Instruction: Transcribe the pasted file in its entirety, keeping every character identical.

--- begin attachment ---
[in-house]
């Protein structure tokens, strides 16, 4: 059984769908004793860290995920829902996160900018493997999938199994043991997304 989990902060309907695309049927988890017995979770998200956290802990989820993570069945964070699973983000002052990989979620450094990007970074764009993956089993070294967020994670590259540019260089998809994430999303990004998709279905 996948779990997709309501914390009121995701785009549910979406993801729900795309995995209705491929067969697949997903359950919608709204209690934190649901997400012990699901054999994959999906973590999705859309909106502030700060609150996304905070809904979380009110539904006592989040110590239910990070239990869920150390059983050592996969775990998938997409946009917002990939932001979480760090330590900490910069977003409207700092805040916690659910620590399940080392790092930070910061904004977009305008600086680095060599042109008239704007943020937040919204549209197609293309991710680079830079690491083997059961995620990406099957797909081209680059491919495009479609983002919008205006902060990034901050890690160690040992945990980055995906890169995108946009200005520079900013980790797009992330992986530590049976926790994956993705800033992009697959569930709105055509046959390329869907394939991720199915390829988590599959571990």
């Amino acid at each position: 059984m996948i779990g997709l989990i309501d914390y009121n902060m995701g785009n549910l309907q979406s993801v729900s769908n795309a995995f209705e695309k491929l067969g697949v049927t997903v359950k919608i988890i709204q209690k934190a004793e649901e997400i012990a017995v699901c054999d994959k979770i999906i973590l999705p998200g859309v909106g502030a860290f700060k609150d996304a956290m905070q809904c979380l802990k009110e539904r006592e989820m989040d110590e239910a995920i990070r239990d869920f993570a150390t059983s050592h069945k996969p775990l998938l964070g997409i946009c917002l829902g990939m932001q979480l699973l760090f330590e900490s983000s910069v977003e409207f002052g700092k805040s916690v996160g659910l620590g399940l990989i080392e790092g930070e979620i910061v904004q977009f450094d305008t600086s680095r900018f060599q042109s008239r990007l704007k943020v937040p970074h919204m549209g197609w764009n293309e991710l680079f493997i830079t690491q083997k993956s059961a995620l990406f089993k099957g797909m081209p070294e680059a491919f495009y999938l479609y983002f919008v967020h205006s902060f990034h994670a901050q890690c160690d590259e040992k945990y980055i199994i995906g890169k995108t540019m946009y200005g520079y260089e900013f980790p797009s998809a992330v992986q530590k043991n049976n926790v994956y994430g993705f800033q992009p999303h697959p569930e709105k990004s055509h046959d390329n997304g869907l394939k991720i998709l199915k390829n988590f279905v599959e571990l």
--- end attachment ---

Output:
[in-house]
């Protein structure tokens, strides 16, 4: 059984769908004793860290995920829902996160900018493997999938199994043991997304 989990902060309907695309049927988890017995979770998200956290802990989820993570069945964070699973983000002052990989979620450094990007970074764009993956089993070294967020994670590259540019260089998809994430999303990004998709279905 996948779990997709309501914390009121995701785009549910979406993801729900795309995995209705491929067969697949997903359950919608709204209690934190649901997400012990699901054999994959999906973590999705859309909106502030700060609150996304905070809904979380009110539904006592989040110590239910990070239990869920150390059983050592996969775990998938997409946009917002990939932001979480760090330590900490910069977003409207700092805040916690659910620590399940080392790092930070910061904004977009305008600086680095060599042109008239704007943020937040919204549209197609293309991710680079830079690491083997059961995620990406099957797909081209680059491919495009479609983002919008205006902060990034901050890690160690040992945990980055995906890169995108946009200005520079900013980790797009992330992986530590049976926790994956993705800033992009697959569930709105055509046959390329869907394939991720199915390829988590599959571990």
């Amino acid at each position: 059984m996948i779990g997709l989990i309501d914390y009121n902060m995701g785009n549910l309907q979406s993801v729900s769908n795309a995995f209705e695309k491929l067969g697949v049927t997903v359950k919608i988890i709204q209690k934190a004793e649901e997400i012990a017995v699901c054999d994959k979770i999906i973590l999705p998200g859309v909106g502030a860290f700060k609150d996304a956290m905070q809904c979380l802990k009110e539904r006592e989820m989040d110590e239910a995920i990070r239990d869920f993570a150390t059983s050592h069945k996969p775990l998938l964070g997409i946009c917002l829902g990939m932001q979480l699973l760090f330590e900490s983000s910069v977003e409207f002052g700092k805040s916690v996160g659910l620590g399940l990989i080392e790092g930070e979620i910061v904004q977009f450094d305008t600086s680095r900018f060599q042109s008239r990007l704007k943020v937040p970074h919204m549209g197609w764009n293309e991710l680079f493997i830079t690491q083997k993956s059961a995620l990406f089993k099957g797909m081209p070294e680059a491919f495009y999938l479609y983002f919008v967020h205006s902060f990034h994670a901050q890690c160690d590259e040992k945990y980055i199994i995906g890169k995108t540019m946009y200005g520079y260089e900013f980790p797009s998809a992330v992986q530590k043991n049976n926790v994956y994430g993705f800033q992009p999303h697959p569930e709105k990004s055509h046959d390329n997304g869907l394939k991720i998709l199915k390829n988590f279905v599959e571990l």